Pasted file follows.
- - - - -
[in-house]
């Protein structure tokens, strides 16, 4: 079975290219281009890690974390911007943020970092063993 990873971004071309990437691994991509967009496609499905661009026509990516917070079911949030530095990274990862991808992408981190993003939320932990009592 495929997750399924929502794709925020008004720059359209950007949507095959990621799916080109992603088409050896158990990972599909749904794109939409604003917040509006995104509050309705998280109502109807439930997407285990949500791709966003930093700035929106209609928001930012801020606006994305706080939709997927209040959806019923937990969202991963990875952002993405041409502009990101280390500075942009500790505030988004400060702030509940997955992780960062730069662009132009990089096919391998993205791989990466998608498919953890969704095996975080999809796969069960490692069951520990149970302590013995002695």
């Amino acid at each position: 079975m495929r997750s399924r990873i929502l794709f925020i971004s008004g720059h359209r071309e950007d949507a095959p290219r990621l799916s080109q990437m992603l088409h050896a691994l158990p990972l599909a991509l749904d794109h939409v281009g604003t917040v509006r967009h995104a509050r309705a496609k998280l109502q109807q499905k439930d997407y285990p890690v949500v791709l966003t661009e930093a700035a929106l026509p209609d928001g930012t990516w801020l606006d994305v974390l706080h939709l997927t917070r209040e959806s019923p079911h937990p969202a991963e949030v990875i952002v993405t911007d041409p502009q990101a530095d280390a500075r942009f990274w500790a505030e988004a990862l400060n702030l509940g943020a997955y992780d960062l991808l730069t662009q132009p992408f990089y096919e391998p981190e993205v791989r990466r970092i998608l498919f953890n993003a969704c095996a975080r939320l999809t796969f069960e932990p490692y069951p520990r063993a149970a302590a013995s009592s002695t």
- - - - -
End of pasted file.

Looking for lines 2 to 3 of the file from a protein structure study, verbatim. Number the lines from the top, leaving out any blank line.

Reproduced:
């Protein structure tokens, strides 16, 4: 079975290219281009890690974390911007943020970092063993 990873971004071309990437691994991509967009496609499905661009026509990516917070079911949030530095990274990862991808992408981190993003939320932990009592 495929997750399924929502794709925020008004720059359209950007949507095959990621799916080109992603088409050896158990990972599909749904794109939409604003917040509006995104509050309705998280109502109807439930997407285990949500791709966003930093700035929106209609928001930012801020606006994305706080939709997927209040959806019923937990969202991963990875952002993405041409502009990101280390500075942009500790505030988004400060702030509940997955992780960062730069662009132009990089096919391998993205791989990466998608498919953890969704095996975080999809796969069960490692069951520990149970302590013995002695």
């Amino acid at each position: 079975m495929r997750s399924r990873i929502l794709f925020i971004s008004g720059h359209r071309e950007d949507a095959p290219r990621l799916s080109q990437m992603l088409h050896a691994l158990p990972l599909a991509l749904d794109h939409v281009g604003t917040v509006r967009h995104a509050r309705a496609k998280l109502q109807q499905k439930d997407y285990p890690v949500v791709l966003t661009e930093a700035a929106l026509p209609d928001g930012t990516w801020l606006d994305v974390l706080h939709l997927t917070r209040e959806s019923p079911h937990p969202a991963e949030v990875i952002v993405t911007d041409p502009q990101a530095d280390a500075r942009f990274w500790a505030e988004a990862l400060n702030l509940g943020a997955y992780d960062l991808l730069t662009q132009p992408f990089y096919e391998p981190e993205v791989r990466r970092i998608l498919f953890n993003a969704c095996a975080r939320l999809t796969f069960e932990p490692y069951p520990r063993a149970a302590a013995s009592s002695t």